5 easy steps to start career networking

Sharon DeLay is a Certified Professional Résumé Writer and Certified Professional Career Coach. She wrote this article for our newsletter recently, we thought it was definitely worth a second read.

Studies indicate that the most effective way to find a job is through networking. Whether you’re trying to get into the company of your dreams or move across the country, networking is the way to go. Research indicates that most of the jobs available today will be filled through networking, yet resistance to this method of securing a job remains high, mostly due to uncertainty about how to get started.

Try these five easy steps to jumpstart your career networking strategy.

  1. Avoid assumptions. Often, the first words out of the new networker’s mouth are, “I don’t know anyone who can help me get to where I want. Everyone I know is just like me.” Actually, you would be surprised who people know. Even your closest friends and family members either know someone you should meet or know someone who knows someone. Don’t assume your current network is full of dead ends, which leads to the next point.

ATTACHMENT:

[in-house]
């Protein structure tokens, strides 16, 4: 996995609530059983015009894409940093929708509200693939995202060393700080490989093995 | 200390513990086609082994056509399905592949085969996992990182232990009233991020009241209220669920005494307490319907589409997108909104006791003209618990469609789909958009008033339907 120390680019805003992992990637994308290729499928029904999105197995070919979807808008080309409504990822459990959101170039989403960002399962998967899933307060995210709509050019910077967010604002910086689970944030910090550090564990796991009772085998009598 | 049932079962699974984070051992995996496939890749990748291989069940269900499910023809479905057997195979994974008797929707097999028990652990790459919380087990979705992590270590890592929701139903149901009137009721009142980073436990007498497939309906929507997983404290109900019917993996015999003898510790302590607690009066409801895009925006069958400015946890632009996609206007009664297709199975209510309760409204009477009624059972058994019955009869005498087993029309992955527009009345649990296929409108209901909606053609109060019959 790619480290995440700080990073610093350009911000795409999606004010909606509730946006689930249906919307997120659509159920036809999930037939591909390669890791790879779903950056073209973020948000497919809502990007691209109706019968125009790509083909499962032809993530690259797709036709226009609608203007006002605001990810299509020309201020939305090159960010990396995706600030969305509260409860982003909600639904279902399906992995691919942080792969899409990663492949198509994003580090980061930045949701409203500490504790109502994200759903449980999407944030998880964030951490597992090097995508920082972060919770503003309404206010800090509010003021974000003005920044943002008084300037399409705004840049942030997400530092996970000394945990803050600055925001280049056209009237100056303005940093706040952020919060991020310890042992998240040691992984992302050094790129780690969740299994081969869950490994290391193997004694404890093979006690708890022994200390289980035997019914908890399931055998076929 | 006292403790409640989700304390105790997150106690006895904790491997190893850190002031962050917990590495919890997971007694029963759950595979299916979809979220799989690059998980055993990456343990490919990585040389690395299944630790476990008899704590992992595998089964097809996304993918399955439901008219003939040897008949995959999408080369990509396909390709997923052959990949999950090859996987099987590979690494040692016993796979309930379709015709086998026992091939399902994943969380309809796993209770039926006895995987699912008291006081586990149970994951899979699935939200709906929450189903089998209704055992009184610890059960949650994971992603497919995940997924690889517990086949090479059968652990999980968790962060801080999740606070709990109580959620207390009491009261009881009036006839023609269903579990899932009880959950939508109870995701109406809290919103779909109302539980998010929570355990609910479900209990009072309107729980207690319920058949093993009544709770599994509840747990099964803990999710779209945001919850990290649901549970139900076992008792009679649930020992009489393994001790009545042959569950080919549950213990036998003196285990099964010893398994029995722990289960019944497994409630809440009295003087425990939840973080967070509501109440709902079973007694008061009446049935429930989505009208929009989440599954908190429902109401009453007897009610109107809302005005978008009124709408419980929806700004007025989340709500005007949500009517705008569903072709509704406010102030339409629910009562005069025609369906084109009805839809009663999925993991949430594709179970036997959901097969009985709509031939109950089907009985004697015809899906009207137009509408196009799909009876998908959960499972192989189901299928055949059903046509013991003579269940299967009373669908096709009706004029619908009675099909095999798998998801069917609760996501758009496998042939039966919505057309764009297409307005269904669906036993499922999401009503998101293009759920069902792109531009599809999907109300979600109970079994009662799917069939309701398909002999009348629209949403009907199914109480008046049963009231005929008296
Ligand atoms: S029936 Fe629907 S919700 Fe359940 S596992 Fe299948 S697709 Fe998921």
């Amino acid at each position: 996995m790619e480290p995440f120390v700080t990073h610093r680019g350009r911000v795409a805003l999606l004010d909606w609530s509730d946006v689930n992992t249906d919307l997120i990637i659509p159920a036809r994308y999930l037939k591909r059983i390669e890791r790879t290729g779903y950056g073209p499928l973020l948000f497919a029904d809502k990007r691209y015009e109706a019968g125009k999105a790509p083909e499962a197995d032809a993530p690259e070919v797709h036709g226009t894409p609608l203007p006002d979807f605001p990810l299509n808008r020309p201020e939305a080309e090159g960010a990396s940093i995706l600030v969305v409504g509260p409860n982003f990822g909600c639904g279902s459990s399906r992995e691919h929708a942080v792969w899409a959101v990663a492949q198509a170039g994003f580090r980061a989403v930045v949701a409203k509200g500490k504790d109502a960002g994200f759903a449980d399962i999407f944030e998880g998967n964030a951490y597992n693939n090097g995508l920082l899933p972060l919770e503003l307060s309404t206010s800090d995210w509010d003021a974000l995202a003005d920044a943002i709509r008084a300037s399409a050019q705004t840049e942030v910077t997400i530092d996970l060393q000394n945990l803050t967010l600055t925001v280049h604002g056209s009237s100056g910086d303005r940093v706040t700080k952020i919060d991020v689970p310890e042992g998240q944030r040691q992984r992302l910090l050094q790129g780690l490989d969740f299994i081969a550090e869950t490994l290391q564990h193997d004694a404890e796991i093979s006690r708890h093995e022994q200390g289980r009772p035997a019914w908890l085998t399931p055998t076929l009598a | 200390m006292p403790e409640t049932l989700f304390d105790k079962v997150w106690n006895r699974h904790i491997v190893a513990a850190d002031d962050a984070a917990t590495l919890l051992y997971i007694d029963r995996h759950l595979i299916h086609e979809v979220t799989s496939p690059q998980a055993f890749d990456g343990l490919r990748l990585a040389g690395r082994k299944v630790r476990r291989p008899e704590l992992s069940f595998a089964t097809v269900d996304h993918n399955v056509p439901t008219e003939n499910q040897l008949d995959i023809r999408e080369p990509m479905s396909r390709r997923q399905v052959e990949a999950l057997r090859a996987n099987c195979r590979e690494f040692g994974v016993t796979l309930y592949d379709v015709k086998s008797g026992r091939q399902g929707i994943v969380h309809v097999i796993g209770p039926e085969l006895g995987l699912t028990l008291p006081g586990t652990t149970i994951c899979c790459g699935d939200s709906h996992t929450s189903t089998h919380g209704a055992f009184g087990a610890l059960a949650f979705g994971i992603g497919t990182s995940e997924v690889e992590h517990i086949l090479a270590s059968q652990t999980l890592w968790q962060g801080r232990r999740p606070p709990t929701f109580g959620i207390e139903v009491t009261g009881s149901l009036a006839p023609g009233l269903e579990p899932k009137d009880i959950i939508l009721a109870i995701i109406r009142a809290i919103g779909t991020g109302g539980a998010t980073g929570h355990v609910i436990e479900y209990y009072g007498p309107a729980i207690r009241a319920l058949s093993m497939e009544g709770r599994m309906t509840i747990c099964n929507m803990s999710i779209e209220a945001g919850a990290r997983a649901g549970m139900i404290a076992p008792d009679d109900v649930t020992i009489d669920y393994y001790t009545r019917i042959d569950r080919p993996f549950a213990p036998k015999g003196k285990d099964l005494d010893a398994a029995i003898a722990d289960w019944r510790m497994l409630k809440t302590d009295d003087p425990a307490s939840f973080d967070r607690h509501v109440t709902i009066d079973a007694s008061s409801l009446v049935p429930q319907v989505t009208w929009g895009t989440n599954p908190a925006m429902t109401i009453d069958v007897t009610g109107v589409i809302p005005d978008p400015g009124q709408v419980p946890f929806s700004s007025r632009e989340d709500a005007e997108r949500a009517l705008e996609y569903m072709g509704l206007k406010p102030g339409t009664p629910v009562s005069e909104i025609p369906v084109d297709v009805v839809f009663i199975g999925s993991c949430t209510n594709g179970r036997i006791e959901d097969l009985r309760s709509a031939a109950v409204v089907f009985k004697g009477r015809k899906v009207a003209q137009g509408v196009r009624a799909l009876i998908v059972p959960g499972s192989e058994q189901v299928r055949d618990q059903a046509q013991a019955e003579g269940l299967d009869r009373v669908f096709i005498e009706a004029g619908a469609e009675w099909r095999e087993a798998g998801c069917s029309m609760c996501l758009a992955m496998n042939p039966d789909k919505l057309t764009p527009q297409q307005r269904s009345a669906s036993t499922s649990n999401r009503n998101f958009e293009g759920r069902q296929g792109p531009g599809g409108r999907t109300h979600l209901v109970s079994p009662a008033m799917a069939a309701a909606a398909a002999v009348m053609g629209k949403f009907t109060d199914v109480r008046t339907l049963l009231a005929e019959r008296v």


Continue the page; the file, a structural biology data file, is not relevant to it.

2. Begin in your comfort zone. One misconception about networking is that you have to talk with people you don’t know. This is uncomfortable for a lot of people because they simply don’t like talking to strangers or don’t know what to say. Select a few people (friends, family members, co-workers, etc.) you know, like and trust to begin with them.

  3. Identify your goals. To get started, you need to first clarify a few things. What is it you want this year? A new position within your company? A new job altogether? New projects to expand your résumé? Knowing what you want to accomplish will help you determine your approach and what to say.

  4. Just ask. Because your first time is always a bit awkward, just make a determination that you’re going to just ask…to meet, talk on the telephone, get advice, or whatever it is you need to do. Once you get over the initial fear and discomfort of asking, it gets easier.

  5. Resolve not to ask for a job. That’s right; don’t ask someone for a job. If you ask someone for something not within his or her power to give you, he or she will be less inclined to want to help you. It’s a common human response: we tend avoid what we know we will fail to achieve (or that causes us pain). Rather than asking for a job, ask for information, other people to talk to, or feedback on how people perceive your skills, abilities and marketability. Nearly everyone can successfully give you what you need in these areas and this will ultimately lead you to your end goal.